July 25, 2014

Summer issue of Carousel 

Really pleased to have been asked to contribute to much respected children’s books quarterly ’Carousel’. My article ’A Fresh Look at the Great War’ reviews the latest crop of non-fiction books.

Also delighted tosee a review of ’Eleven Eleven’ in Carousel’s WW1 fiction round up:

Paul Dowswell has crammed all the horror, fear, waste, cowardice and courage of that terrible time, into a powerful and meaningful read. ...It remains in the mind forever.

Thank you! 

16th - 17th July

More visits down South

Final two school visits before the Summer holiday, at the Bennet Memorial School in Tunbridge Wells and Bishop Luffa School in Chichester. Lovely end to the school year, where, despite wilting heat on both days, kids produced some excellent work writing about soldiers in the trenches of the First World War. Thank you to Jenny Gleaves and Margaret Bone for looking after me so generously.


With pupils at Bishop Luffa in Chichester.

July 16, 2014

News from the Netherlands

Delighted to hear my new novel ‘Red Shadow’ is picking up good reviews in the Netherlands, where it’s called ‘Kameraad’. This is from the Dutch Equivalent of the ‘Radio Times’.

 ‘A realistic and exciting story about a 15-year old boy who moves to the Kremlin with his parents right before the Second World War... a brilliantly written novel, with a believable mix of fiction and non-fiction, that will certainly entertain the target group, but adults as well.’

Thank you to Sabine Joppe at Callenbach for keeping me in touch!

July 14-15 July

Salisbury Cathedral

I was last in Salisbury as a teenager in the ’70s and it was wonderful to see this beautiful Cathedral again.


The city was barely bombed during the war, and local legend has it that this was because several top Nazis wanted a house in the close that overlooks the Cathedral.

This was a really exciting two days, working closely with staff at Sarum Academy, and the Cathedral Learning and Outreach Department, to encourage children to write stories based on a day out there. Special thanks to Sarah Rickett and James Oldham for inviting me to take part.

July 9, 2014

Chair Historical Association Young Quills Award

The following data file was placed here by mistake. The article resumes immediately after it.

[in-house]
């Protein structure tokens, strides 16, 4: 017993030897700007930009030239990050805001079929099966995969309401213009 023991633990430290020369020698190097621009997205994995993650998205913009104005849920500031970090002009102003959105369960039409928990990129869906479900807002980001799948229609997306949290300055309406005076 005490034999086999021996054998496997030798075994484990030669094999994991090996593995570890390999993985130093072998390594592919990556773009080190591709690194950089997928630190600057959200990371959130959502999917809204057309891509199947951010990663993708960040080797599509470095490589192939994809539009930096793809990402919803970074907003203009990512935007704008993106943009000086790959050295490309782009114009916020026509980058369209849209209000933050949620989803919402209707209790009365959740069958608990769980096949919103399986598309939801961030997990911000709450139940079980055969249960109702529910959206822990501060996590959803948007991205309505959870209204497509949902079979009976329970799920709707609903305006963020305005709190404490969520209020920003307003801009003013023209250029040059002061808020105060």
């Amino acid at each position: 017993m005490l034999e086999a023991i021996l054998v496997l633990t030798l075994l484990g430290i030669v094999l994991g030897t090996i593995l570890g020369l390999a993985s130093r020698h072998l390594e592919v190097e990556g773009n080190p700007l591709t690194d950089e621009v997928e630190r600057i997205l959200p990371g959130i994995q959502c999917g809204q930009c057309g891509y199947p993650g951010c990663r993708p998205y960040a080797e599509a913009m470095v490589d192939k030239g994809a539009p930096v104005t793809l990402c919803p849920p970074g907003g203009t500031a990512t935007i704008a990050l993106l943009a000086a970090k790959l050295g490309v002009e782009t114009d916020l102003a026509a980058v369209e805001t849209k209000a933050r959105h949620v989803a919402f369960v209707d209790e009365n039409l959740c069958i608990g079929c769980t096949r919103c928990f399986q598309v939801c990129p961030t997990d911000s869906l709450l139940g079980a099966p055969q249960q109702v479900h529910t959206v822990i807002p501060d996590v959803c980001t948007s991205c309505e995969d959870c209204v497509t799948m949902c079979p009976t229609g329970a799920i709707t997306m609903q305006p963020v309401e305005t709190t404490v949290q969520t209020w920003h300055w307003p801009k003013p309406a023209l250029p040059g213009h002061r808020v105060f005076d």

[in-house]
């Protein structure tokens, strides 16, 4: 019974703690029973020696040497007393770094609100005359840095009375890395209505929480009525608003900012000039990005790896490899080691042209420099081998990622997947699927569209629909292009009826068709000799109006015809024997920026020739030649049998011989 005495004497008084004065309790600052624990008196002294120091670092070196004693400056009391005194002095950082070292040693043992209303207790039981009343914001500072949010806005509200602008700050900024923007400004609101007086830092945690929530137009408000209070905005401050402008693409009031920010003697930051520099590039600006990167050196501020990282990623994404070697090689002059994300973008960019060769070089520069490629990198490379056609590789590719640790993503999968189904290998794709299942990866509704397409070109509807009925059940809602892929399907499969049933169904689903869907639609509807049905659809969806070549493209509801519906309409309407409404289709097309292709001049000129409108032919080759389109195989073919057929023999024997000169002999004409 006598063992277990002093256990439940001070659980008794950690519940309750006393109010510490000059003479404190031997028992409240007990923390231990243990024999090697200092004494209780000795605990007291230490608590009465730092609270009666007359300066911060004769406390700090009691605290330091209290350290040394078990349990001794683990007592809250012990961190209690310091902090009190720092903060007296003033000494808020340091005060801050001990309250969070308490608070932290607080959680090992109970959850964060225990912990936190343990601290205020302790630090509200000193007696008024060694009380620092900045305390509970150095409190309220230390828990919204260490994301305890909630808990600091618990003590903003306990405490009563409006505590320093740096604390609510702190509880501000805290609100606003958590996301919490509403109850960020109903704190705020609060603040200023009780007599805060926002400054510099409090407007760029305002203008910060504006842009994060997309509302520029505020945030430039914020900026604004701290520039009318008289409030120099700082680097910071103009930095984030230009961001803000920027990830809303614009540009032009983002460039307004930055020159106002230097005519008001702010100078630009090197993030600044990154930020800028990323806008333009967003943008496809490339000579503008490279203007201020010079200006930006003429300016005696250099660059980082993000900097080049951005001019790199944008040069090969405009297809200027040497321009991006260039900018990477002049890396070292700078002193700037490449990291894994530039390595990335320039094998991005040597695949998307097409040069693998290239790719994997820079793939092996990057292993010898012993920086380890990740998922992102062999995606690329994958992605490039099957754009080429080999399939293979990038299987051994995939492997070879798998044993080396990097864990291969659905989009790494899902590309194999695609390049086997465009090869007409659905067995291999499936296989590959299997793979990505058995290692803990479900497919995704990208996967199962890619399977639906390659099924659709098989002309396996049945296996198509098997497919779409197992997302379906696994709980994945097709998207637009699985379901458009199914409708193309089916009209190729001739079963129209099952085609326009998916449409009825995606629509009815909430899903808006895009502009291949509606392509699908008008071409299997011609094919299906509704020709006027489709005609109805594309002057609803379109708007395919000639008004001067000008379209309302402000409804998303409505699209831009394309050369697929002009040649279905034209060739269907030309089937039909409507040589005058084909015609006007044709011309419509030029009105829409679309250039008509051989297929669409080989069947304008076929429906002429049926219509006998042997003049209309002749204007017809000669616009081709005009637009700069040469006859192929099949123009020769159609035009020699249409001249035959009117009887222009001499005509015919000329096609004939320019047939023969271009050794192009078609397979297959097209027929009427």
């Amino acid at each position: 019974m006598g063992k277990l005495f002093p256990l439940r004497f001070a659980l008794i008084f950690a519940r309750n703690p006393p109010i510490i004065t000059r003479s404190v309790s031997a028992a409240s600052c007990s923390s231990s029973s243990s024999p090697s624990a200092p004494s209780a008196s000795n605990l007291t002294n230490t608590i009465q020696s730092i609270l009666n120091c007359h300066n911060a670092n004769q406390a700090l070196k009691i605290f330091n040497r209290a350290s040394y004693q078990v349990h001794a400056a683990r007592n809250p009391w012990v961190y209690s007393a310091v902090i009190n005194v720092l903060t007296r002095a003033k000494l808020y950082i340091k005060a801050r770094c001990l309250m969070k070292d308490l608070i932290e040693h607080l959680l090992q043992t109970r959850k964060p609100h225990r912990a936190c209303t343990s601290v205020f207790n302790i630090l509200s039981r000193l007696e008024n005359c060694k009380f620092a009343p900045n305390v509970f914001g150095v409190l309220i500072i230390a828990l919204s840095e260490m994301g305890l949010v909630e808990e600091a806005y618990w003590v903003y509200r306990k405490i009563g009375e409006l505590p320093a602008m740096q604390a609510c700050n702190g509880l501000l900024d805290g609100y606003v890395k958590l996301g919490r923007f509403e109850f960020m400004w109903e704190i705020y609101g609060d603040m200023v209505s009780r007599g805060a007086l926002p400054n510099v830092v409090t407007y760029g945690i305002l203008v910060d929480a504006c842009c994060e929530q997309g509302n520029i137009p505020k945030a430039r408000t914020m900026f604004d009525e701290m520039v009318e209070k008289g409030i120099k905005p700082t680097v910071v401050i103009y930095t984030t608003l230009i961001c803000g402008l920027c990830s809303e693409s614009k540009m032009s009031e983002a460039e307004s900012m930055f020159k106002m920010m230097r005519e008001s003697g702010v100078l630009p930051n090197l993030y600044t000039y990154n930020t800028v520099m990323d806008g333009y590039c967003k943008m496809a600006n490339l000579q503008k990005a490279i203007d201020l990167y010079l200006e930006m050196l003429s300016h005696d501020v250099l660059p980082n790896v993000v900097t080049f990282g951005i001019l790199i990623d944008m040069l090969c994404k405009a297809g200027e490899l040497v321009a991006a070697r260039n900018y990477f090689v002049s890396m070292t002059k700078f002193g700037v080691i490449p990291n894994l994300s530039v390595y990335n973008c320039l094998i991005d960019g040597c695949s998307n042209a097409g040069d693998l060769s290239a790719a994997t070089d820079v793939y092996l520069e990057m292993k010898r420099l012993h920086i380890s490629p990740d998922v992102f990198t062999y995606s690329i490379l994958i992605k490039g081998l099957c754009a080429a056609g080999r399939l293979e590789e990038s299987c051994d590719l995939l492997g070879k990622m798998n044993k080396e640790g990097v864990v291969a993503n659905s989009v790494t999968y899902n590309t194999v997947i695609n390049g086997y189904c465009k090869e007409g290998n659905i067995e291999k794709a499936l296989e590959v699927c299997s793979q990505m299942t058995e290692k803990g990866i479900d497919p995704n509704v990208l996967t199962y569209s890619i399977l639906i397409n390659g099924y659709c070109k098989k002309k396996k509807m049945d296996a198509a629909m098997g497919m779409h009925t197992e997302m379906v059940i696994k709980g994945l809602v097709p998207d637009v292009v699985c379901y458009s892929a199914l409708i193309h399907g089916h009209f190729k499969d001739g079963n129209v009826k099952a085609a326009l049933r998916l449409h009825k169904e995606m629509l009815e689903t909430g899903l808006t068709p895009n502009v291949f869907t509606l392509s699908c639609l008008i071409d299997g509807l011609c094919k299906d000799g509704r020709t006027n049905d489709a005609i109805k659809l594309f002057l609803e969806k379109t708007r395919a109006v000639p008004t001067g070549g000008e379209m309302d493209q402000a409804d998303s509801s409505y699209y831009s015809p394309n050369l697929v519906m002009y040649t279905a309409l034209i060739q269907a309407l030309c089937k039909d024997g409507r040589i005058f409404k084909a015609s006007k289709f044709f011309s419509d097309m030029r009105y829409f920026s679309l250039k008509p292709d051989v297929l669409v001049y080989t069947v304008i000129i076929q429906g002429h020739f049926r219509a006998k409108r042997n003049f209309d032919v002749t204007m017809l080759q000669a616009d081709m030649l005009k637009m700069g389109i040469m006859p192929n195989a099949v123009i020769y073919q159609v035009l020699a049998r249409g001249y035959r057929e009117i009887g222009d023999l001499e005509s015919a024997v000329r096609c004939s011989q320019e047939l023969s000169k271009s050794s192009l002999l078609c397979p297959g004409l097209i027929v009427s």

Fascinating few weeks reading through eight books on the ‘Young Quills’ shortlist with fellow judges Mel Jones, Alf Wilkinson and Dave Martin. We were pretty unanimous on the winners – Sawbones by Catherine Johnson, Sally Prue’s Song Hunter and Geraldine McCaughrean’s The Middle of Nowhere. All three were fresh and eminently readable and, most importantly, all made history exciting and accessible.

July 8-11 July, 2014

A week down south…

…with visits to Cardinal Vaughan and Beauchamps School in Essex. Thank you to Alison Bugg (again - I’m always pleased to visit Cardinal Vaughn) and Sally Perkins, for asking me to visit their schools.  

July 4, 2014


A lovely visit to Outwood Academy, for their ‘Literacy Celebration’. Thank you to Leanne Holmes for inviting me, and buying a great caseload of my books for the school, and also to Rosie, the school librarian. It’s so important to encourage children to read, something Outwood are doing fantastically well.

July 3, 2014

Eleven Eleven makes the Guardian…

… in Tony Bradman’s round up of the best Great War novels for children and teens. Thanks Tony, you’re a geezer!

There’s nothing like a ticking clock to add plenty of tension to a story, and the run-up to the Armistice – 11am on 11th November 1918 – was probably the most lethal countdown in history. Paul Dowswell’s utterly gripping, award-winning novel follows three young combatants in the last hours of the war, when survival could only be seconds away.

July 2, 2014

Norwich Children’s Book Festival

A great couple of days in Norwich where Cheryl Wood and Andrew Murray had organised a magnificent day where I spoke alongside Cathy McPhail, Marcus Sedgwick and the Radio Two DJ Simon Mayo. Fascinating to see all three of them give very engaging talks to hundreds of kids in a great big tent. Cathy and Marcus were a real pleasure to meet.


Norwich Book festival in full swing!


With two prize winners from the Creative Writing Contest, which I was asked to judge.

June 23-25, 2014

International School, Groningen

Three days in the Netherlands, at the International School at Groningen. Lovely part of the world and a very warm welcome from staff and students, who amazed me with their multi-lingual writing talents. Thanks, especially to Caroline Bennett, for arranging my visit. 


Round the corner from my hotel. 

June 17, 2014 

Article in Times Education Supplement…

 …by me on Historical Fiction and Russia. Very curiously edited by someone in a hurry, but hopefully still worth a read. Here’s the link: 

June 13, 2014

More reviews for Red Shadow

... from the Netherlands and the UK.

Anyone who has read a novel by Dowswell will never look at their history books in the same way again, …and that is his power as a writer. Kinderboekenpraatjes  

Fear creeps through the story giving the reader a real sense of life in communist Russia,. (It…) leaves the reader stunned by the atmosphere (the author) has recreated. For most young people nowadays Soviet Russia is in the past but recent events remind people all too well of how things were. so this is a timely novel. Books for Keeps 

June 3, 2014

Rome and Bologna

Four baking hot days in Italy, where ‘Eleven Eleven’ (L’ultima alba di Guerra) has been shortlisted for two book awards. It didn’t win, but who’s complaining!